As for what follows the "who, what, when, where and why" of the announcement itself, resist the urge to go into elaborate detail or explanations, no matter how excited you are or how much you want to share. One or two additional paragraphs are plenty, assuming they're direct, specific, relevant and to the point. Go easy on your audience. Again, those who want to know more will either attend the event, click the link you want them to click to, or contact you with any questions they might have.
A good announcement or update is more like a teaser or incentive or come-on than anything else. It entices people to want to take action rather than inundates them with verbiage. It leaves them wanting more rather than gasping for breath. Those who decide to participate or attend or get involved will get the full story soon enough; there's no need to tell the tale in advance.
If recipients read your post or open your email and are immediately confronted with an overwhelming deluge of words, the mere physical appearance of all that text can be a turn-off in itself, and may reduce the chances they'll read it. Some people get intimidated by how much time they think they'll have to spend, decide it's too much to read even before they start, and hit the delete key instead. Remember-- you're in competition with all those other artists, galleries and organizations sending out similar announcements, so compete intelligently. Get your main point across fast and easy.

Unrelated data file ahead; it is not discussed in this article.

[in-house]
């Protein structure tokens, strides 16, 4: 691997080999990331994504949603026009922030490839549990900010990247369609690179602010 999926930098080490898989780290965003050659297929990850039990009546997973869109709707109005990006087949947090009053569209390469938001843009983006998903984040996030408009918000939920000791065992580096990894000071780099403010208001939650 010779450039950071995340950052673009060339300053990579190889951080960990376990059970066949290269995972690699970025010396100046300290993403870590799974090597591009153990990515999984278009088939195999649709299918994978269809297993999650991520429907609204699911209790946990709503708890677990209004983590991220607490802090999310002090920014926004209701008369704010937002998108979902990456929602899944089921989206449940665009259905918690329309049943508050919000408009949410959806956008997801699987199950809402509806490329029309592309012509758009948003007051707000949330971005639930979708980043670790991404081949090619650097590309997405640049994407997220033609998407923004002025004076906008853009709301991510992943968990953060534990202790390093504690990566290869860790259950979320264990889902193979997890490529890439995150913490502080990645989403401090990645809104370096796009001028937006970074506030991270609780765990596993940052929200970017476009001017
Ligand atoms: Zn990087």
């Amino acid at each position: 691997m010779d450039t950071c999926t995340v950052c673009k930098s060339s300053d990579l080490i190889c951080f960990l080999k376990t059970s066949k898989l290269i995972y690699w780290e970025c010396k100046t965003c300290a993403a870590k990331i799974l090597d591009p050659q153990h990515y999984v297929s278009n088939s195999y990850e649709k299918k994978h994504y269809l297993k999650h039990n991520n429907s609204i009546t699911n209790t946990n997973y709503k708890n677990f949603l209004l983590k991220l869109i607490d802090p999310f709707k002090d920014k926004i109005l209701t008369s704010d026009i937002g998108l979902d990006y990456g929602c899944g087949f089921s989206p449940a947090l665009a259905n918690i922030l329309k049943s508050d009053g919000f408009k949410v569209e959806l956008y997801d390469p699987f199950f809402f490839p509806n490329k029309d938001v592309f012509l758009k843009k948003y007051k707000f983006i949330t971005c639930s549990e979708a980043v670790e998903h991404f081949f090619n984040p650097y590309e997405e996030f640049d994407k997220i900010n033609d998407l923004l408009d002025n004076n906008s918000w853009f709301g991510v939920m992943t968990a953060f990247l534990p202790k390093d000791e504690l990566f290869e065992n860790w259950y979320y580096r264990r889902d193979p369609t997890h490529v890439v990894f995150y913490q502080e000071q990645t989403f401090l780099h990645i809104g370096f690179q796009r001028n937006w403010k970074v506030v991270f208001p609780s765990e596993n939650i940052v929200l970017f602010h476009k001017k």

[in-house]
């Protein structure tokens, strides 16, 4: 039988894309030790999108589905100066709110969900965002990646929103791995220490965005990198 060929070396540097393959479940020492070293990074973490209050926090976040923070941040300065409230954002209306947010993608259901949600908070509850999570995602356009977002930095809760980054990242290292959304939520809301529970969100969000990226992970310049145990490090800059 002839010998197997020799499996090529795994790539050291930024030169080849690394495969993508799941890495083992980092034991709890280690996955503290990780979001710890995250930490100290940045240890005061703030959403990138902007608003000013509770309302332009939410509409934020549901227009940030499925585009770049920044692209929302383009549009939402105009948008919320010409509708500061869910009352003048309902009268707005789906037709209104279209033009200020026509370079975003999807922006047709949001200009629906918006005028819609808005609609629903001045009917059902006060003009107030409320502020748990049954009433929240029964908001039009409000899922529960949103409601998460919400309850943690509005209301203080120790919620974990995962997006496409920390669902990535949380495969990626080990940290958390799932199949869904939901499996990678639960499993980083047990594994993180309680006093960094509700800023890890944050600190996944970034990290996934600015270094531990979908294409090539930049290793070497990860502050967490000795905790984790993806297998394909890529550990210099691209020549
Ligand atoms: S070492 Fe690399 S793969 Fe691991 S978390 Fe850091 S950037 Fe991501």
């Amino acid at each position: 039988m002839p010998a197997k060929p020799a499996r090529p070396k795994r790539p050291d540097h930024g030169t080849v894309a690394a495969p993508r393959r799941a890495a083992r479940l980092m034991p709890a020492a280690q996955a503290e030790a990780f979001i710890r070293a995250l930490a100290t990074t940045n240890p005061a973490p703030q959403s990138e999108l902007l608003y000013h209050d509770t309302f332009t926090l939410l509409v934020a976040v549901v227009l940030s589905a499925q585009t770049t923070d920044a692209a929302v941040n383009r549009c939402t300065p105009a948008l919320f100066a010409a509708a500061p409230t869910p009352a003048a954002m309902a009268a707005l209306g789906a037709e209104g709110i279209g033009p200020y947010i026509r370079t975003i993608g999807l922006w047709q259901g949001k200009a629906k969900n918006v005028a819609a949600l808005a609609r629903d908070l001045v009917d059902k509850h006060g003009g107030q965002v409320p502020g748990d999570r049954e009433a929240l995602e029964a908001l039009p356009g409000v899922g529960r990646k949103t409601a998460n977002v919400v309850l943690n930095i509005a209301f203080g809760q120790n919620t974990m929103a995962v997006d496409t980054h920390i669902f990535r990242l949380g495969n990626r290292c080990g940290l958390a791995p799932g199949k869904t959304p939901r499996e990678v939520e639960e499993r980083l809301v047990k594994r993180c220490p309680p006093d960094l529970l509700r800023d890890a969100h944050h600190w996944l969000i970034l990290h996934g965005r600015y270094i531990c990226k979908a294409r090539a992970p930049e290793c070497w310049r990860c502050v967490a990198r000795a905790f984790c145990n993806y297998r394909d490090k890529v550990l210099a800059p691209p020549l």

The most effective updates keep to a single story, event or news item. If you must write about more than one event or story, have a complete table of contents at the top so readers can easily skip to those parts they want to read without having to scroll through everything. The worst announcements ramble on and on, listing event after event or update after update, whether they're related to one another or not. If some of these emails were actual sheets of paper, they'd trail on for many feet. Don't make people scroll; people hate having to scroll through story after story or announcement after announcement that they could care less about in order to get to the one or two they really want to read. Rambling newsletters or updates are a great way to lose subscribers. Do your best to make sure readers can see all content instantly the moment they open it.
Again, remember to keep in mind that not everyone who sees, receives or is forwarded your updates or posts will know you who you are or be familiar with your gallery or organization. The best way to keep them in the game is to include brief background information about yourself or your gallery or organization at the close of the announcement. Limit it to a single paragraph that explains who you are, a bit about your history and includes full contact information for anyone who may want to subscribe, follow you, or otherwise get in touch.
We all know how short people's attention spans are these days, how fast they want their information and how little time and effort they want to invest getting it. Keep this in mind whenever you compose a newsletter, announcement or update. In as few words as possible, tell people whatever they need to know or where they have to go to get the full story or have the complete experience. Those who want to participate will; those who don't will at least thank you for being clear, quick and concise, and will hopefully look forward to your next communication.
Need professional art writing? I write for artists all the time-- statements, essays, press releases and more. If you need good quality writing, you're welcome to email me-- Alan Bamberger-- or call 415.931.7875. Let's talk about what you need and I'll tell you what I can do.
(art by Nick Ervinck)